“Our Safe Streets workers put their lives on the line day in and day out because they believe in a better future for our city — a future we all should believe in,” Scott said in a statement released Wednesday night.

Ward said Thursday that the Safe Streets East team was “heartbroken.”


“It underscores the incredible need for violence interventions that work,” added Ward, calling Safe Streets a research-based, evidence-based model. “Our Safe Streets team believes in what they do.”

In a statement provided by Ward, Cheryl Riviere, the managing director of community safety at Living Classrooms, said: “DaShawn would always say that if we could change people’s mentality and give them some options, resources, a GED, a trade, a job ... They’ll listen.”

Shantay Jackson, director of the Mayor’s Office of Neighborhood Safety and Engagement, said in a statement Thursday afternoon that Safe Streets staff are feeling “more determined to work aggressively to engage communities suffering from gun violence in the wake of this loss.”

The mayor’s plan also calls for an evaluation of the current Safe Streets program seeking ways to “prioritize the safety, support and training of outreach workers and site staff,” according to Stefanie Mavronis, chief of staff for the Mayor’s Office of Neighborhood Safety and Engagement.

Daniel Webster, director of the Johns Hopkins Center for Gun Violence Prevention and Policy, who has studied Safe Streets’ impact, said Wednesday’s incident underscores the inherent danger of the violence interruption work, as well as the importance of offering workers protections, training and support.

Webster added he thought it appropriate to honor Safe Streets workers similarly to police officers killed in the line of duty, with the city recognizing that “someone was risking their life on behalf of the community’s safety and lost their life.”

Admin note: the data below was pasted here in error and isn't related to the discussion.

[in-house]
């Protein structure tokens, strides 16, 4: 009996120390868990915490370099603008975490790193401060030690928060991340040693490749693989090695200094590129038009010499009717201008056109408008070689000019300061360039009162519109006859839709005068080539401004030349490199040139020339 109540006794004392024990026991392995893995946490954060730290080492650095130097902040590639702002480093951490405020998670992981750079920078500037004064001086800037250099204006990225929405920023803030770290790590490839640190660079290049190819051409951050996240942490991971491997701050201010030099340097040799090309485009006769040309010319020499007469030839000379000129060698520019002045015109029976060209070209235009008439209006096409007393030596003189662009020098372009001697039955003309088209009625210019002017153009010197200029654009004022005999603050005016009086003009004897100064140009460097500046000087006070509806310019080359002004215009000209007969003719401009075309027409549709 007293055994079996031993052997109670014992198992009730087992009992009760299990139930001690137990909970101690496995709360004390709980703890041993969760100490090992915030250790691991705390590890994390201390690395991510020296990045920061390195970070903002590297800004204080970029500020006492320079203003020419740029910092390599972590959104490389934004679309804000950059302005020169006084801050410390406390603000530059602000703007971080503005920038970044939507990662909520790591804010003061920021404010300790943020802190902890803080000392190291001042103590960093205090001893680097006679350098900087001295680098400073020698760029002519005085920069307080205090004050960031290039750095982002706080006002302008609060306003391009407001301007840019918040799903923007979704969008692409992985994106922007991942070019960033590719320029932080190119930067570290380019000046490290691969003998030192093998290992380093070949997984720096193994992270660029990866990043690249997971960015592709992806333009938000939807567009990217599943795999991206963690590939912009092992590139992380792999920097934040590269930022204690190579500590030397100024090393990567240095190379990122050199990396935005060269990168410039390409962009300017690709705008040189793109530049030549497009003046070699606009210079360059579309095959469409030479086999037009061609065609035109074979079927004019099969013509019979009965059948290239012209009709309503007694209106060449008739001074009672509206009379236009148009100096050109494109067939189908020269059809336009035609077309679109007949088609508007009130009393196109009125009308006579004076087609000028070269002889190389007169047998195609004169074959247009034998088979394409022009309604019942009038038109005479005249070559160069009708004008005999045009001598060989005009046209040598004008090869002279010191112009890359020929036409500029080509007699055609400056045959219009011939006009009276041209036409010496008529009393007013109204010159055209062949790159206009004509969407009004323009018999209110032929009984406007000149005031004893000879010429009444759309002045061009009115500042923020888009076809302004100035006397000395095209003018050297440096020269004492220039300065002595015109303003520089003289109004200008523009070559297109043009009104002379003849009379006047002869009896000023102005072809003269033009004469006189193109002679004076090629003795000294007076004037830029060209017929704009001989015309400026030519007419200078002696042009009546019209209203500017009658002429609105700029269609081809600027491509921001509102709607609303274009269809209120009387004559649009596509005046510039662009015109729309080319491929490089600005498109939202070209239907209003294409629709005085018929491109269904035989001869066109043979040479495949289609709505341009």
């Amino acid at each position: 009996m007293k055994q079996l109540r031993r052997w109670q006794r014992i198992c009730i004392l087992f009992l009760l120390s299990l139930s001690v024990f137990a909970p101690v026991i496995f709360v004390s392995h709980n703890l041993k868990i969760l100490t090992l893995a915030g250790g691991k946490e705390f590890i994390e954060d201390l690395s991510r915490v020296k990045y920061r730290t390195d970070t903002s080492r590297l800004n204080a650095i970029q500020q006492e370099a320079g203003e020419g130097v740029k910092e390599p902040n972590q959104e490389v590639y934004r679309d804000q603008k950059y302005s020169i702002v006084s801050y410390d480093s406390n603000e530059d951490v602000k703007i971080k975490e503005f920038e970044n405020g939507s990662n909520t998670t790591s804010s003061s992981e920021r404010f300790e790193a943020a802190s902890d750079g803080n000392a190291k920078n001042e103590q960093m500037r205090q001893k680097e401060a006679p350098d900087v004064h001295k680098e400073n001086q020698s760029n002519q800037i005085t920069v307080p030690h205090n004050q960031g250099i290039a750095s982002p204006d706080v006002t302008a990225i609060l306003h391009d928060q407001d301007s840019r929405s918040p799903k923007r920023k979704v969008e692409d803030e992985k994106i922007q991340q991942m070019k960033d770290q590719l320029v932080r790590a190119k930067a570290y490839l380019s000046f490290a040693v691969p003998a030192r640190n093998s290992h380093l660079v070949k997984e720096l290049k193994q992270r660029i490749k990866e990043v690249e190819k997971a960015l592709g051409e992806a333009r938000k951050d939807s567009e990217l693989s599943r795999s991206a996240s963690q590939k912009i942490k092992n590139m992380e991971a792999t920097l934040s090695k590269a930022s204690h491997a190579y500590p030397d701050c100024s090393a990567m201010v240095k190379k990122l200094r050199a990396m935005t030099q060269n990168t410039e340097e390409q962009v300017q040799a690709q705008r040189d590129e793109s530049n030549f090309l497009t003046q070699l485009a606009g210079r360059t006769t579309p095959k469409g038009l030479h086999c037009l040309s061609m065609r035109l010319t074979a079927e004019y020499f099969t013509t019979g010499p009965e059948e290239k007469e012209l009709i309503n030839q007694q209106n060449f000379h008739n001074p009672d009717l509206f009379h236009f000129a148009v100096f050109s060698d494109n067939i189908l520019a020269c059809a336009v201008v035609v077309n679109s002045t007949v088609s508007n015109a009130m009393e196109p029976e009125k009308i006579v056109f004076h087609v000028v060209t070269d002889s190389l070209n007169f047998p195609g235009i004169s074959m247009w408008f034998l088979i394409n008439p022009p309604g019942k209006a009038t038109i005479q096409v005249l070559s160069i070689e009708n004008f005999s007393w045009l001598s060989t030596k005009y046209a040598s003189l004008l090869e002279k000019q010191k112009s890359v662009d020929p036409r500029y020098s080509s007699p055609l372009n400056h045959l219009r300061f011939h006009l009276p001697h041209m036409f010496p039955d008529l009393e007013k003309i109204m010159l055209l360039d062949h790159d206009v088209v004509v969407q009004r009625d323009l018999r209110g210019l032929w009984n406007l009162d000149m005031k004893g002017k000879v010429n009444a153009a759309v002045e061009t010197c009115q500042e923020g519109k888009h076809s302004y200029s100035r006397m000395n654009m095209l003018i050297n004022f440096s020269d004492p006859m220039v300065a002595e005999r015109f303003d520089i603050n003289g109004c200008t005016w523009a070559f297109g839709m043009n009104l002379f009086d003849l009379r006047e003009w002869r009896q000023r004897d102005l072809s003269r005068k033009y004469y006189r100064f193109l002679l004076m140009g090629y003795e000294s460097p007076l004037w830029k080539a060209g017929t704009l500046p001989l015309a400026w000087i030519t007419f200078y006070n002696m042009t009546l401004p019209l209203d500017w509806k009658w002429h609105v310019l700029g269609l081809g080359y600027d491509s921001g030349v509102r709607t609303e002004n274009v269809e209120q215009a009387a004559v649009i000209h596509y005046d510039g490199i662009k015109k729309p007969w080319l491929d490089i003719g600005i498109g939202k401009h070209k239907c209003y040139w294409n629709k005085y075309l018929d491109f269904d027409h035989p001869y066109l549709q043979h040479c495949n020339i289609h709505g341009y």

Such recognition would send a message to potential shooters that “you just don’t do this,” Webster said, and a sign to violence interrupters that they are “honored, revered” and that “the city is there for you (and) your communities are there for you.”

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“It is really critical in the response to this kind of tragedy that the city and the community really embraces the family, holds up this individual in the most respectful way possible,” Webster said, “and make a clear statement that these workers are very highly valued, doing a very important job.”

A citywide Safe Streets response is expected to take place Saturday, Ward said, but details still were being finalized.

An early evaluation of Safe Streets by Johns Hopkins researchers found strong reductions in homicides and shootings in certain neighborhoods, but a more recent report in 2018 found that effects had waned over time. Researchers are analyzing additional data now, but Webster said it was too soon to share any information.

McElderry Park is the city’s longest-running Safe Streets site, The Baltimore Sun previously reported, and has in the past seen stretches without homicides of up to 500 days. Safe Streets opened its first site roughly 15 years ago and has become a flagship anti-violence program in Baltimore, at a time when communities have called for public safety strategies outside of law enforcement.

Baltimore’s current model is largely the bare necessities, Webster added. A retooling of the system could include more intense interventions, with more connections to services, resources and supports, or a response across neighborhood boundaries.


“As we think about what can we expect from community violence intervention, we can’t expect them to do miracles,” Webster said. “That’s what we’ve done: We’ve put a relatively small number of workers, with a relatively modest amount of resources, spread out throughout our large city.”

“We have to build a system that matches the nature of the problem.”